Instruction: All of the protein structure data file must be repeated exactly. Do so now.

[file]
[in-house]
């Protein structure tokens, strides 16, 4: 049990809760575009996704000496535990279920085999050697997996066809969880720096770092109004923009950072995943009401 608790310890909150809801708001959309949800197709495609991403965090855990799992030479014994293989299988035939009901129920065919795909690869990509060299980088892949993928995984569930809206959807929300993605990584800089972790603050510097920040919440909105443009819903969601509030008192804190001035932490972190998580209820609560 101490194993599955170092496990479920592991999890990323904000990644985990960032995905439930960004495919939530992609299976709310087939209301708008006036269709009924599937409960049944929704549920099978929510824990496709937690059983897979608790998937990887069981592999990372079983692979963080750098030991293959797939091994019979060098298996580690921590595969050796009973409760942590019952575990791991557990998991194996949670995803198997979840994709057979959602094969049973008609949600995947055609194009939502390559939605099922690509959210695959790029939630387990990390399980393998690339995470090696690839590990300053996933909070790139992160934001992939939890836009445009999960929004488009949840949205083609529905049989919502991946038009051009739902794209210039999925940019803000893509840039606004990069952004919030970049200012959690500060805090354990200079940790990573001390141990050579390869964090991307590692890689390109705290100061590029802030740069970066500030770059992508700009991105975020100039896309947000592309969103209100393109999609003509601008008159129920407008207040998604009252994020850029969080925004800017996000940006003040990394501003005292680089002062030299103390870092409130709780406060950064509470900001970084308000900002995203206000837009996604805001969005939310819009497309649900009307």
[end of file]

[in-house]
């Protein structure tokens, strides 16, 4: 049990809760575009996704000496535990279920085999050697997996066809969880720096770092109004923009950072995943009401 608790310890909150809801708001959309949800197709495609991403965090855990799992030479014994293989299988035939009901129920065919795909690869990509060299980088892949993928995984569930809206959807929300993605990584800089972790603050510097920040919440909105443009819903969601509030008192804190001035932490972190998580209820609560 101490194993599955170092496990479920592991999890990323904000990644985990960032995905439930960004495919939530992609299976709310087939209301708008006036269709009924599937409960049944929704549920099978929510824990496709937690059983897979608790998937990887069981592999990372079983692979963080750098030991293959797939091994019979060098298996580690921590595969050796009973409760942590019952575990791991557990998991194996949670995803198997979840994709057979959602094969049973008609949600995947055609194009939502390559939605099922690509959210695959790029939630387990990390399980393998690339995470090696690839590990300053996933909070790139992160934001992939939890836009445009999960929004488009949840949205083609529905049989919502991946038009051009739902794209210039999925940019803000893509840039606004990069952004919030970049200012959690500060805090354990200079940790990573001390141990050579390869964090991307590692890689390109705290100061590029802030740069970066500030770059992508700009991105975020100039896309947000592309969103209100393109999609003509601008008159129920407008207040998604009252994020850029969080925004800017996000940006003040990394501003005292680089002062030299103390870092409130709780406060950064509470900001970084308000900002995203206000837009996604805001969005939310819009497309649900009307």